Mary Rivas of San Diego held the “Start of Line” sign for more than 100 conventioneers waiting along the exhibit hall wall for their turn to shop in the Nickelodeon booth. Most wait about an hour to get to the cashier, Rivas said, and only discover when they get inside if the item they want is still available. She said most customers are in good spirits because the process this year is faster and more orderly. Victor Sanabriga of New Jersey was near the head of the line, optimistic that he’d be able to buy Teenage Mutant Ninja Turtle dolls for his son. Behind him was seven-year attendee Cathi Miles of Tucson, who said she has stayed overnight in line in the past to buy Hasbro items and she’s much happier with this year’s line program.

Mary Rivas, far right, manages the Nickelodeon merchandise line in the exhibit hall at San Diego Comic-Con 2018.
(Pam Kragen/San Diego Union-Tribune)

The infamous Hall H

No lines are more intimidating than those for Hall H, the 6,000-seat room where the biggest movie and TV show presentations are held. This year’s longest waitee was a local teen boy who began camping out on the grass outside the hall on July 9, according to volunteer line attendant Melissa Leonard of Escondido. Friday’s biggest draw was “The Walking Dead” panel, for which customers began lining up two days ahead. Early arrivals get wristbands that preclude the necessity of sleeping in line overnight, but Leonard said many people choose to camp for the sheer experience of it all. “Most people do it because they’re part of a community and they all love the same thing,” Leonard said. “They say ‘I really like this thing and I want to share my support for it.’”

Comic artist and Illustrator Adam Hughes does a quick portrait sketch for a long queue of fans Friday in the exhibit hall at San Diego Comic-Con.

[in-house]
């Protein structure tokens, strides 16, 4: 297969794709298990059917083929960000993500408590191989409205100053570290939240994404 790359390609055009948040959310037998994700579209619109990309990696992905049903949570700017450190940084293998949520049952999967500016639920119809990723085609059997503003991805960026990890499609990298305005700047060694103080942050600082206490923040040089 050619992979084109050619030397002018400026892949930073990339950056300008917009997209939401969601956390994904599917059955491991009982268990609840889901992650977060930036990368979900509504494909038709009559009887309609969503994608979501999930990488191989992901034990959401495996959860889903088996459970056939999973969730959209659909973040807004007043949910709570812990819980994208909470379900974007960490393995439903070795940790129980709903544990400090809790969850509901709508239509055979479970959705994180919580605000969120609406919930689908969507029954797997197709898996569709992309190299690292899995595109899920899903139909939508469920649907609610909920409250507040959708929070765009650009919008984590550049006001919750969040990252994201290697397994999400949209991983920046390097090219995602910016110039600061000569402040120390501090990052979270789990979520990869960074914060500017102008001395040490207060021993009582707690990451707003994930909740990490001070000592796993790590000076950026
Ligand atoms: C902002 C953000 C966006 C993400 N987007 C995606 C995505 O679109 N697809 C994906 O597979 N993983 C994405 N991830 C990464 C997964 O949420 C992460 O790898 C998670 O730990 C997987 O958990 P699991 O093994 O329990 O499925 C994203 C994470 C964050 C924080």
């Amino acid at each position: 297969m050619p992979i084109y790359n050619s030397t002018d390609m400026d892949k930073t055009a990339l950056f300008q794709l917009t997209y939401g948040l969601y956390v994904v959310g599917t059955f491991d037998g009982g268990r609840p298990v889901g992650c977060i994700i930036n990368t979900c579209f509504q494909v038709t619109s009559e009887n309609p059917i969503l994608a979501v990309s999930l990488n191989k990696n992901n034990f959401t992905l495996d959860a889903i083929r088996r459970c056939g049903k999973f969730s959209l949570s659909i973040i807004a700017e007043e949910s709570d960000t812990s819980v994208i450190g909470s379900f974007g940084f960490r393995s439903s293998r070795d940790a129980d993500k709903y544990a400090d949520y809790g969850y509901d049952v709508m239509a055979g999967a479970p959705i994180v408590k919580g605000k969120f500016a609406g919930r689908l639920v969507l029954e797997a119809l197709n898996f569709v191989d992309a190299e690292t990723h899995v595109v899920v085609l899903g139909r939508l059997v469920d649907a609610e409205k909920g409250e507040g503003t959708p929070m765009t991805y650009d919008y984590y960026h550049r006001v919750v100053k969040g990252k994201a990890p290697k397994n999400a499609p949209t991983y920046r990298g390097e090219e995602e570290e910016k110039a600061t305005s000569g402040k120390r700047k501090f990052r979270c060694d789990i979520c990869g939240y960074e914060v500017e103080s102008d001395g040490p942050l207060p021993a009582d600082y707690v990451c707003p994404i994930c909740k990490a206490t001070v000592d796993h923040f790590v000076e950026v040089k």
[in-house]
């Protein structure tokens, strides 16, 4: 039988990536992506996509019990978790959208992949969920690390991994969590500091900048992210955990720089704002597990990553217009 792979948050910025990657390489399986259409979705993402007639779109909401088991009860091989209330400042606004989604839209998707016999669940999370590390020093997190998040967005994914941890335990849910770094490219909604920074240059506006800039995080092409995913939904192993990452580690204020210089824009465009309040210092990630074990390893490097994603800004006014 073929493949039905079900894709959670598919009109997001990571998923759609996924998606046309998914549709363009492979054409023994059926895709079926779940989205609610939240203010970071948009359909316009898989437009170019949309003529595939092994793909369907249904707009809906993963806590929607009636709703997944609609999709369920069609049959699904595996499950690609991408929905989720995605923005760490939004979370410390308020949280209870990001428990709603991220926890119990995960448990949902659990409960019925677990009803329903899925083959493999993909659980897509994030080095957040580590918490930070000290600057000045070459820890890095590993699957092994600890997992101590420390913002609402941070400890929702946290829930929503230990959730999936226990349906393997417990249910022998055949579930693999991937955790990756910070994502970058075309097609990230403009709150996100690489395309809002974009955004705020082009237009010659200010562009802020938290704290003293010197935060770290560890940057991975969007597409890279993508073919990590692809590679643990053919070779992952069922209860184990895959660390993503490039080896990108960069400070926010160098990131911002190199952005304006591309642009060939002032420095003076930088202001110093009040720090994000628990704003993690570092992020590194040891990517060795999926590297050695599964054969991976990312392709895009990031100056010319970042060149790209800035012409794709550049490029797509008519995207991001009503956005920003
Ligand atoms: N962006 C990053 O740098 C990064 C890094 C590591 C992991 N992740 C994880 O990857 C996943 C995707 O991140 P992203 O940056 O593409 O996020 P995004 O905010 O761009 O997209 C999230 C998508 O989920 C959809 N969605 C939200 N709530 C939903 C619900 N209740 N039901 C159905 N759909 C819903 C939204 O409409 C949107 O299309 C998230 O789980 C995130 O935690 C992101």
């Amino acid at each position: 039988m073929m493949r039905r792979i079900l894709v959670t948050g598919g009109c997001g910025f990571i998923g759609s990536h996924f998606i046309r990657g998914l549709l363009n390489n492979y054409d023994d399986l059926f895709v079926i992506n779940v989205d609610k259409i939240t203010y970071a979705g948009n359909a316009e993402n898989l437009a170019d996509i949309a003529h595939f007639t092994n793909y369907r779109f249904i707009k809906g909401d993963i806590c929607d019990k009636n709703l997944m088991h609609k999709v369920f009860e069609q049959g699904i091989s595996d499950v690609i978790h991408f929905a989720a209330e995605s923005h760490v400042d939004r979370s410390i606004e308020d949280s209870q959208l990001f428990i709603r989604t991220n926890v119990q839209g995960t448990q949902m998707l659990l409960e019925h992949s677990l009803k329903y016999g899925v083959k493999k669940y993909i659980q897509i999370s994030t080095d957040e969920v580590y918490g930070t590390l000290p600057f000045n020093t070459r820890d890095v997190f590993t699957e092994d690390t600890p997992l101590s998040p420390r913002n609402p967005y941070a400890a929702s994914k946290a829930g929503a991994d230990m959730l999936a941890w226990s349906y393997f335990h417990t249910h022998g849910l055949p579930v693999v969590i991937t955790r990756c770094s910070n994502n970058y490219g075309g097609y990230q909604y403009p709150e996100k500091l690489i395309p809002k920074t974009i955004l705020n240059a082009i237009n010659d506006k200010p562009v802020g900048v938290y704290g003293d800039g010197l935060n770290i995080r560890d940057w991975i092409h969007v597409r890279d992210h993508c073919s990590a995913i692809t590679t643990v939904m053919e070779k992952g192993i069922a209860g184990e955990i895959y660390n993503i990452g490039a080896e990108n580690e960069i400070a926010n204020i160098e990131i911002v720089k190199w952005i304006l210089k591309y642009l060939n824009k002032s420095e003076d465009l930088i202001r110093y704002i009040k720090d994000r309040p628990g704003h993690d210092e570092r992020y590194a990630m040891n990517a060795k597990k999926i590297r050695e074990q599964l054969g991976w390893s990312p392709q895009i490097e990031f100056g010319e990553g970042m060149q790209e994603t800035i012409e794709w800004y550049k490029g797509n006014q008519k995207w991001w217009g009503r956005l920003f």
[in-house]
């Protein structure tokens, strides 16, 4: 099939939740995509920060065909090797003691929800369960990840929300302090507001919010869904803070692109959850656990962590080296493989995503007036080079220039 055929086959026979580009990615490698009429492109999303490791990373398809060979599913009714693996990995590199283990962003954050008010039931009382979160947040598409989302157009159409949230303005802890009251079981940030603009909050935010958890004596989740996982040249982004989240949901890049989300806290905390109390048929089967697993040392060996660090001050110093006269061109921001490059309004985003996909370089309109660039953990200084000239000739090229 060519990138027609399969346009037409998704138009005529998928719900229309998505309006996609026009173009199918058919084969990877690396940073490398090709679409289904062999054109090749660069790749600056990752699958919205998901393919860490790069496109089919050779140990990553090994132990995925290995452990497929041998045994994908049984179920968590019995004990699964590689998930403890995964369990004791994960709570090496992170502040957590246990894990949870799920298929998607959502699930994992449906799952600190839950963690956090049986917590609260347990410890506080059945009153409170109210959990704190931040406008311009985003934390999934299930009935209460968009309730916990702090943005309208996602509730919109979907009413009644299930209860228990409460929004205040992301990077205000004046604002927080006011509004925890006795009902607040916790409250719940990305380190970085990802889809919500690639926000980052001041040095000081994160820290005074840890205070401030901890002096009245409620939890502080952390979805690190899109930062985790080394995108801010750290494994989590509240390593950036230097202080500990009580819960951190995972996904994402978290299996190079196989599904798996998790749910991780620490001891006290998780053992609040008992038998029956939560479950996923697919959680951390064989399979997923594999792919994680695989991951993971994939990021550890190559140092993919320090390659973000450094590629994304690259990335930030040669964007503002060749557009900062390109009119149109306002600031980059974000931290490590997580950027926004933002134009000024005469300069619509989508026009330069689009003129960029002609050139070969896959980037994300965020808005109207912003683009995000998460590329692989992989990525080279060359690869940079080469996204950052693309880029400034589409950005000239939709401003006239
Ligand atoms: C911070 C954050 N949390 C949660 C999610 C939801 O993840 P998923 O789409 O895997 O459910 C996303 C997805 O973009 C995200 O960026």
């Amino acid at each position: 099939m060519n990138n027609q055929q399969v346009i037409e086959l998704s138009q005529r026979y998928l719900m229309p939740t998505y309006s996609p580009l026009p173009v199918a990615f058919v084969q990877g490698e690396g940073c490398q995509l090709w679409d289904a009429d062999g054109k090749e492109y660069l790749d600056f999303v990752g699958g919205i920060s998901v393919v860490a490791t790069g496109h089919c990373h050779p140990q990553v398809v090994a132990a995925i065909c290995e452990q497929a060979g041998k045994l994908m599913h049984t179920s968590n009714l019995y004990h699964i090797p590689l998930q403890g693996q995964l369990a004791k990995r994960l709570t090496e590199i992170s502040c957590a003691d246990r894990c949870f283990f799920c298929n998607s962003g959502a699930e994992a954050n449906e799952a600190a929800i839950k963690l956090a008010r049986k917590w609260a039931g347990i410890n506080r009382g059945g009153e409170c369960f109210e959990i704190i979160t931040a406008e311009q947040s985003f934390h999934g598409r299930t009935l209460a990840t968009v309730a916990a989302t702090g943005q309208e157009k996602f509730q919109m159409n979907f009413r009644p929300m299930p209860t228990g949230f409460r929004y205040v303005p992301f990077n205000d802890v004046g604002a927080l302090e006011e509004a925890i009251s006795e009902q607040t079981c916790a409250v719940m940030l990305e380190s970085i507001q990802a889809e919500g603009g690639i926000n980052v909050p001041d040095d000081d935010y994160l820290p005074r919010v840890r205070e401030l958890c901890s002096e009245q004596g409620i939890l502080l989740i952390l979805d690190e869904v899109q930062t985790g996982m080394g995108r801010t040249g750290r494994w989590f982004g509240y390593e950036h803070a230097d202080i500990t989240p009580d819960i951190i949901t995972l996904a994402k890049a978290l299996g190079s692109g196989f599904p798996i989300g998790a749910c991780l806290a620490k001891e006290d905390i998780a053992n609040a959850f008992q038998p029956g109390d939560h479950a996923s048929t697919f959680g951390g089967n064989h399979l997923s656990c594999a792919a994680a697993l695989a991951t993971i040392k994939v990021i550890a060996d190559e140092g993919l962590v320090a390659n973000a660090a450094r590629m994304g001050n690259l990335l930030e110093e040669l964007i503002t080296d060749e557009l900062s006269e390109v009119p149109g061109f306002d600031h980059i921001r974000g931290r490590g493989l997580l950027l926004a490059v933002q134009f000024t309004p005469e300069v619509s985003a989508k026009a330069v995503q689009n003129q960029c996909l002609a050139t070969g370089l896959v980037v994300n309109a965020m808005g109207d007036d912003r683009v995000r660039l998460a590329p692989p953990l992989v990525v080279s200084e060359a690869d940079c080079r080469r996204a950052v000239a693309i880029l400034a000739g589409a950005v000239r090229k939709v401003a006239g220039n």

(Pam Kragen/San Diego Union-Tribune)

Art on the fly

More than 40 people, mostly men, stood patiently in line to buy $40 custom-drawn portraits by Adam Hughes, an illustrator known for his ’40s pinup-style artwork. Hughes’ wife and fellow artist Allison Sohn said her husband whips out the head-and-shoulder portraits in about three to five minutes, each drawn to the customer’s desire, so they all seem happy to wait. She said there’s enough demand for her husband to draw all day long but she limits the sessions to 90 minutes to keep up his stamina. Hughes said he’s been coming to Comic-Con since 1990 or ’91 and Sohn has come since 1998. She can’t get over how the convention has grown and how, in spite of the lines, everyone seems to be in a happy mood.

Autograph-seeker Jose Polo of Point Loma making his 12th attempt in line to try for a winning ticket for “The Walking Dead” autograph session on Friday at San Diego Comic-Con 2018.
(Pam Kragen/San Diego Union-Tribune)

The waiting ‘Dead’

For 16 years, Point Loma resident Jose Polo has been coming to Comic-Con and waiting in lines for autographs for his favorite movies and TV shows. His chief goal this year was to get one of 75 coveted tickets for Friday afternoon’s autograph session with the cast of “The Walking Dead,” including its lead actor Andrew Lincoln, who is leaving the series at the end of the upcoming season. To even stand in line at the AMC booth, fans had to register online for a random drawing, then wait an hour in line on the exhibit hall floor for yet another drawing to win. Polo went through the line 11 times Thursday and his friend cycled through 20 times with no luck. Line attendant Jabril Muhammed said most fans in line are patient and orderly, but they tend to get frustrated when they see someone win because it reduces their own chances. That was the case at 11:30 a.m. Friday when Brazilian Rafaela Nascimento and Kristina Salvati of San Clemente won two of the last 10 autograph tickets one right after the other. Nascimento said she’d planned to stalk the hotel where the “Walking Dead” actors were staying and now she would get to meet them all in person. “I can’t believe my luck,” she said.

Rafaela Nascimento of Brazil, left, and Kristina Salvati of San Clemente, moments after pulling winning numbers for “The Walking Dead” autograph session Friday at San Diego Comic-Con 2018.
(Pam Kragen/San Diego Union-Tribune)